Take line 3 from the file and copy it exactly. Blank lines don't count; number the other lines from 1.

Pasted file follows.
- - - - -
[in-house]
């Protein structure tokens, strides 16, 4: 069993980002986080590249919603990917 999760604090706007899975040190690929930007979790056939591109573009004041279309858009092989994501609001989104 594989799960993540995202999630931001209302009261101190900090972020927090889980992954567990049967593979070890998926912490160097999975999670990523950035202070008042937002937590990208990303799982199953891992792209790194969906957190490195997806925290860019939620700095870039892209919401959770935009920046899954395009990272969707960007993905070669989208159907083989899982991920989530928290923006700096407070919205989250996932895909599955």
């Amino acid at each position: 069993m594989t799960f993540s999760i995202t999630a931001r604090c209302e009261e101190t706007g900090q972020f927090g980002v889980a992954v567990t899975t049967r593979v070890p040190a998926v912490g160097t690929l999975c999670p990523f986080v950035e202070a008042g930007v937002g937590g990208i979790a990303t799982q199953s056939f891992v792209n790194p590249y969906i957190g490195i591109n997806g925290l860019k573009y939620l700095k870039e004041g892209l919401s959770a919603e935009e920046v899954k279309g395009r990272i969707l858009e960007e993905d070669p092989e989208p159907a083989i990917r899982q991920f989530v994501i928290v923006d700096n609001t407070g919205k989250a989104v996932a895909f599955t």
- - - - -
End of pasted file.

């Amino acid at each position: 069993m594989t799960f993540s999760i995202t999630a931001r604090c209302e009261e101190t706007g900090q972020f927090g980002v889980a992954v567990t899975t049967r593979v070890p040190a998926v912490g160097t690929l999975c999670p990523f986080v950035e202070a008042g930007v937002g937590g990208i979790a990303t799982q199953s056939f891992v792209n790194p590249y969906i957190g490195i591109n997806g925290l860019k573009y939620l700095k870039e004041g892209l919401s959770a919603e935009e920046v899954k279309g395009r990272i969707l858009e960007e993905d070669p092989e989208p159907a083989i990917r899982q991920f989530v994501i928290v923006d700096n609001t407070g919205k989250a989104v996932a895909f599955t």